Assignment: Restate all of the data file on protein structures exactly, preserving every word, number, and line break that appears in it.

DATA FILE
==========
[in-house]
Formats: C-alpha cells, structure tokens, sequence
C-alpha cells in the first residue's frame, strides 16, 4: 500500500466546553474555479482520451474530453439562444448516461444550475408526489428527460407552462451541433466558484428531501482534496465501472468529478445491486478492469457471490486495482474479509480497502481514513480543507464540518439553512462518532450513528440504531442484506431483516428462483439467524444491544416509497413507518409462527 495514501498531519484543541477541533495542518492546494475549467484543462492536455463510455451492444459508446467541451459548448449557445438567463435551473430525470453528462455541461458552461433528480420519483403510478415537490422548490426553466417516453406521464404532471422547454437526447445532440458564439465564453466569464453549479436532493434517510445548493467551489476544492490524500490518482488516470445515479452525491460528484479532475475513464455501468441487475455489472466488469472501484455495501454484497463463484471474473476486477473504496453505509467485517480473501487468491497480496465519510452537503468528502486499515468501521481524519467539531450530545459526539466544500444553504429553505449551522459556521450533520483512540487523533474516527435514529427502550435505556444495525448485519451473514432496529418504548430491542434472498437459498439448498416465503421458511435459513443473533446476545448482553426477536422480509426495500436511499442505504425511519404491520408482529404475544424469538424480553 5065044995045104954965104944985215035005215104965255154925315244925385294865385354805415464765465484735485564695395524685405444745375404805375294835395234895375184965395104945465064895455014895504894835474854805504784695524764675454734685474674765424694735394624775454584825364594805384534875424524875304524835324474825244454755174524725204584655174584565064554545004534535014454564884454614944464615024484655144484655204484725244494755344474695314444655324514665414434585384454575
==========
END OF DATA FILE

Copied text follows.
[in-house]
Formats: C-alpha cells, structure tokens, sequence
C-alpha cells in the first residue's frame, strides 16, 4: 500500500466546553474555479482520451474530453439562444448516461444550475408526489428527460407552462451541433466558484428531501482534496465501472468529478445491486478492469457471490486495482474479509480497502481514513480543507464540518439553512462518532450513528440504531442484506431483516428462483439467524444491544416509497413507518409462527 495514501498531519484543541477541533495542518492546494475549467484543462492536455463510455451492444459508446467541451459548448449557445438567463435551473430525470453528462455541461458552461433528480420519483403510478415537490422548490426553466417516453406521464404532471422547454437526447445532440458564439465564453466569464453549479436532493434517510445548493467551489476544492490524500490518482488516470445515479452525491460528484479532475475513464455501468441487475455489472466488469472501484455495501454484497463463484471474473476486477473504496453505509467485517480473501487468491497480496465519510452537503468528502486499515468501521481524519467539531450530545459526539466544500444553504429553505449551522459556521450533520483512540487523533474516527435514529427502550435505556444495525448485519451473514432496529418504548430491542434472498437459498439448498416465503421458511435459513443473533446476545448482553426477536422480509426495500436511499442505504425511519404491520408482529404475544424469538424480553 5065044995045104954965104944985215035005215104965255154925315244925385294865385354805415464765465484735485564695395524685405444745375404805375294835395234895375184965395104945465064895455014895504894835474854805504784695524764675454734685474674765424694735394624775454584825364594805384534875424524875304524835324474825244454755174524725204584655174584565064554545004534535014454564884454614944464615024484655144484655204484725244494755344474695314444655324514665414434585384454575